Happy New Year!

Happy New Year! We hope you and your pets enjoyed the holiday season. 2018 brought many changes as we continue our modernization of the practice- electronic medical records, our new therapy laser, and our online client communication portal.

As part of our vision for 2019, we aim to improve pet health education. Our goal for January is to raise awareness of the benefits of senior bloodwork screens. This bloodwork allows for earlier detection of common senior diseases. Early detection leads to early intervention and ultimately delays the development of these diseases. We invite you to help your pet start 2019 right with $40 off senior bloodwork screens during the month of January. Read on to learn about the benefits of senior bloodwork screening.

Why Senior Bloodwork Screens?

It’s hard to appreciate changes in ourselves that develop gradually over time. Likewise, subtle changes in our pet’s appetite, playfulness, and energy level can be hard to appreciate. Combine that subtlety with an animal’s inherent tendency to hide an injury, and suddenly it can be extremely hard to realize your pet is dealing with an illness. Animals age faster than we humans do, so diseases like arthritis, heart disease, and kidney disease can seem to come on out of nowhere.

Despite these challenges, we have the ability to do blood work that gives a peek into the internal health of an animal. Blood work is typically a combination of tests looking at blood cells (red blood cell, white blood cell, and platelet counts) and internal organ function (kidney, liver, pancreas, blood glucose, electrolytes, and thyroid). By performing senior blood work, we can check for early signs of disease in the bone marrow or organs. Senior blood work allows us to know whether a patient can and is tolerating medications, such as NSAIDs (non-steroidal anti-inflammatory medications), and allows us to monitor the progression of disease.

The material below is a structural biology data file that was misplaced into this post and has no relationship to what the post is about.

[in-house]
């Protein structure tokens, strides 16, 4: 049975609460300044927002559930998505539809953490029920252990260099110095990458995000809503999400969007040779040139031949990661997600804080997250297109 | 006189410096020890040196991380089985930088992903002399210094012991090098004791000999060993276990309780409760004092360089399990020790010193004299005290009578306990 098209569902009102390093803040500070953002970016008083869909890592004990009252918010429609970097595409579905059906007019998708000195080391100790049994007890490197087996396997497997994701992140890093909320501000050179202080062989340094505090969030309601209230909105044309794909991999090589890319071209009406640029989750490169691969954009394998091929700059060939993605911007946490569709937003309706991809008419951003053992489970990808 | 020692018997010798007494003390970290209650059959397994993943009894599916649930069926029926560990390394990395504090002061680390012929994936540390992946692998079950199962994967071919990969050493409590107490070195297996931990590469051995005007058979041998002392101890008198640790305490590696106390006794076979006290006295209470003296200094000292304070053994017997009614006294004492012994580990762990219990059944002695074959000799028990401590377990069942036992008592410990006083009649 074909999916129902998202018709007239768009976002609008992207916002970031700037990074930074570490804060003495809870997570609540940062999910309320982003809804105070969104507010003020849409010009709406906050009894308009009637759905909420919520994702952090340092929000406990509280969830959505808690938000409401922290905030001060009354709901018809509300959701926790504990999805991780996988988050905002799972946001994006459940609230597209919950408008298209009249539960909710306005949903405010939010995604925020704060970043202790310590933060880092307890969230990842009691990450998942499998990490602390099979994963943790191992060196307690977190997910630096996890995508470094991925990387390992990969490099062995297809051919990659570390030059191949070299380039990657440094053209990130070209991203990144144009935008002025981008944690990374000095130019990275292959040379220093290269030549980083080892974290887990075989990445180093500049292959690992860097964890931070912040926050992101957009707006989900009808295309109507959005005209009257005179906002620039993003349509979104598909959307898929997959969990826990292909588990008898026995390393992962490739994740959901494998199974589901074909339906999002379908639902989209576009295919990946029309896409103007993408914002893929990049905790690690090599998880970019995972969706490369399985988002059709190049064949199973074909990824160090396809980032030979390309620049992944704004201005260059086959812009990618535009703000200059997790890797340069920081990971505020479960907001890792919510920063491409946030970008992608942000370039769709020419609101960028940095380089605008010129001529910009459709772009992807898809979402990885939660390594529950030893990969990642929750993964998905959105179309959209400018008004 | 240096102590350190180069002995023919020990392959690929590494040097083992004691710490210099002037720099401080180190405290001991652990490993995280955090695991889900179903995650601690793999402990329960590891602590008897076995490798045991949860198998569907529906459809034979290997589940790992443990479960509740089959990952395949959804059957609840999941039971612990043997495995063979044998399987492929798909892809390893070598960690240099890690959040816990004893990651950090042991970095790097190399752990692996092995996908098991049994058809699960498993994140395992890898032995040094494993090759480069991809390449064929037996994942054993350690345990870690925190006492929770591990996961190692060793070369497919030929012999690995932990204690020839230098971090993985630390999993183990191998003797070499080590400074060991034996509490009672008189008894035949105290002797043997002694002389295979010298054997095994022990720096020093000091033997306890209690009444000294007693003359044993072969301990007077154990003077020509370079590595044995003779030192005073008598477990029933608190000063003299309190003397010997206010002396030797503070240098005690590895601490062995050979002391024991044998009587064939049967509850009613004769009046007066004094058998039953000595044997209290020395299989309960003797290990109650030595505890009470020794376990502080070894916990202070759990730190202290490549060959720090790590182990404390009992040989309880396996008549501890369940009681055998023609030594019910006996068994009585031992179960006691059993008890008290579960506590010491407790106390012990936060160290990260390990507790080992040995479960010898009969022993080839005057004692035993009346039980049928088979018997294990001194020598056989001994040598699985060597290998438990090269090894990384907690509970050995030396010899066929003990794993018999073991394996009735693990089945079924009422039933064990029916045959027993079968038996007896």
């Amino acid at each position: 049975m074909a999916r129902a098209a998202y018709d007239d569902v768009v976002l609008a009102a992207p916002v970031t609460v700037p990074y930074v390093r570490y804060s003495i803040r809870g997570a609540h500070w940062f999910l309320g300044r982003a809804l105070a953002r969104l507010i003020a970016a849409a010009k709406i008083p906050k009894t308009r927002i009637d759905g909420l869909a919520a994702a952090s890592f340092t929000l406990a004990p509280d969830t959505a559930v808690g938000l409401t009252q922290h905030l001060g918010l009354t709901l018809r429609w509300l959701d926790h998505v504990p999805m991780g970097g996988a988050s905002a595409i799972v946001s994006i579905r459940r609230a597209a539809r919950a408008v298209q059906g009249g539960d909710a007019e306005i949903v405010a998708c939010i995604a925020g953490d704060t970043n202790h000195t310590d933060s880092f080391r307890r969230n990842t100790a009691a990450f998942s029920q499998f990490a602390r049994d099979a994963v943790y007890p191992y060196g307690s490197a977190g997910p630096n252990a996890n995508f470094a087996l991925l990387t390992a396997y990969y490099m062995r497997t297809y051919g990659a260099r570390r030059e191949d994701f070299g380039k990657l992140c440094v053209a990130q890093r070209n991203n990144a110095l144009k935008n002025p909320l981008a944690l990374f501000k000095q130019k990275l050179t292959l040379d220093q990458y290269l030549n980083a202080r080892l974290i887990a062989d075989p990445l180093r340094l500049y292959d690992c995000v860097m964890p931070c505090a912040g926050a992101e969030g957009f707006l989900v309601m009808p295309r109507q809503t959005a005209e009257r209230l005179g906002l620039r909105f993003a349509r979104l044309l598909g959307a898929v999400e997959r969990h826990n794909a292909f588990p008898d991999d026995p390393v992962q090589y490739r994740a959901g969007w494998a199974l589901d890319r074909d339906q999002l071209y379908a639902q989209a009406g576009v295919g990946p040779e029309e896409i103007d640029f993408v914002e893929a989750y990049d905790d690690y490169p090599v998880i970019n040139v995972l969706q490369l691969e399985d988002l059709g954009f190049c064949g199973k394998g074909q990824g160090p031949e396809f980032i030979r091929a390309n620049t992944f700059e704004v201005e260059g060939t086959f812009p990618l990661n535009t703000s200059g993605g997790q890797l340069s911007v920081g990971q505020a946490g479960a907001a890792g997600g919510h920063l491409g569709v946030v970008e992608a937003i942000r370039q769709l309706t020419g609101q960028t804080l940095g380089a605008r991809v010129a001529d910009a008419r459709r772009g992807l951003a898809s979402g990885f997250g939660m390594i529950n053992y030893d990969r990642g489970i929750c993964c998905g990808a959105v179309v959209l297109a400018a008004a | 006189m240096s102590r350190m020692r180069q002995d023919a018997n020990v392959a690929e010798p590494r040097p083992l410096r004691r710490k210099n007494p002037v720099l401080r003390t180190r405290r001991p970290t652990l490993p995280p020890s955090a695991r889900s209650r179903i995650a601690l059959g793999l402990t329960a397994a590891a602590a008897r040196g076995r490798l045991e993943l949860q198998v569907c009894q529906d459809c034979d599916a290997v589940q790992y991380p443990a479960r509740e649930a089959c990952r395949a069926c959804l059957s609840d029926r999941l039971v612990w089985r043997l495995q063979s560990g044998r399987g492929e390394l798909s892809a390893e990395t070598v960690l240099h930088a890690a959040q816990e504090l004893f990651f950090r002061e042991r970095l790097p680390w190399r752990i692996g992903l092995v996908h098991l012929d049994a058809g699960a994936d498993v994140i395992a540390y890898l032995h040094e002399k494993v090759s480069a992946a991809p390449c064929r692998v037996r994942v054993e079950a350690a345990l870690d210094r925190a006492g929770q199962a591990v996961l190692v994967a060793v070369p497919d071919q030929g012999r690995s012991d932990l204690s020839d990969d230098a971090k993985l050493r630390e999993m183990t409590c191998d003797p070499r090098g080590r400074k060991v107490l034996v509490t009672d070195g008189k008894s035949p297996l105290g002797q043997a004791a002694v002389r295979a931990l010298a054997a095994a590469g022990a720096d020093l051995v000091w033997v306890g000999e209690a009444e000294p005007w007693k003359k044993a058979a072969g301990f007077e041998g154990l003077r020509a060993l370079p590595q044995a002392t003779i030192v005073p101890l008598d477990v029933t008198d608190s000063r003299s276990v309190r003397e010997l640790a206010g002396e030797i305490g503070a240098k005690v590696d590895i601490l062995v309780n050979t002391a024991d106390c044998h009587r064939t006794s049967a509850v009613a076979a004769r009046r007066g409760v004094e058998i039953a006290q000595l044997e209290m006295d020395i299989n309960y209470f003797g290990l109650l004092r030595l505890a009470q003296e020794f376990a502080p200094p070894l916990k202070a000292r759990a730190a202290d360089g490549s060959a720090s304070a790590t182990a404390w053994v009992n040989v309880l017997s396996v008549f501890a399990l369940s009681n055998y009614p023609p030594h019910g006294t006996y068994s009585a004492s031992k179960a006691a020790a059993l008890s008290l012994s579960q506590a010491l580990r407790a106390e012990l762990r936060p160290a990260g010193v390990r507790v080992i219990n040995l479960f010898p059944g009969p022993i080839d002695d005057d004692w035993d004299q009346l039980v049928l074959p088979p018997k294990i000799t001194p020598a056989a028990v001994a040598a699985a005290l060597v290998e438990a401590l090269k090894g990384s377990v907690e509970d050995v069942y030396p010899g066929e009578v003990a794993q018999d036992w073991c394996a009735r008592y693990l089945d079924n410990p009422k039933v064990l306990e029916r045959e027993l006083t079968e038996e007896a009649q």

Kidney Disease

Historically, veterinarians were only able to detect kidney disease once a patient had lost 66% of their normal kidney function. There is a newer test, called the SDMA, which allows a veterinarian to detect changes in kidney function as early as 40% loss. Other common findings with kidney diseases are changes in the blood urea nitrogren (BUN), creatinine, phosphorus, potassium, red blood cell, and blood protein levels (albumen).

Liver Disease

The liver is the only organ in the body with regenerative capabilities. The liver is also an amazing organ that processes most toxins, makes clotting factors and important blood proteins, and stores sugar, vitamins, and minerals. The liver can show markers for inflammation and infection elsewhere in the body, as well as problems with different important glands (endocrine organs), and even cancer.

Thyroid Disease

With age, dogs tend to have underactive thyroid whereas cats tend to have an overactive thyroid. Signs of thyroid disease in dogs includes lethargy, weight gain, as well as hair loss and dry flakey skin. Signs of thyroid disease in cats include irritability, weight loss despite a good appetite, poor haircoat, vomiting, diarrhea, as well as increased thirst and urination. An overactive thyroid can lead to the development of serious heart disease in cats, which can cause blood clots, severe heart rhythm abnormalities, high blood pressure, and even congestive heart failure. When hyperthyroidism is left untreated in cats, the kidneys can become seriously and irreversibly damaged. Screening of the thyroid levels allows earlier detection of problems and prevention of the side effects on the other internal organs.

Pancreatic Disease

The pancreas has two very important functions: 1) to release insulin for blood sugar regulation, and 2) to release digestive enzymes. Inflammation of the pancreas can cause abdominal pain, vomiting, loss of appetite, and energy. Chronic pancreatic inflammation is linked to inflammatory bowel disease in cats and the development of diabetes mellitus in dogs. Senior blood panels include an assessment of blood sugar, urine sugar, electrolytes and markers for inflammation in the body that can be associated with pancreatic disease.

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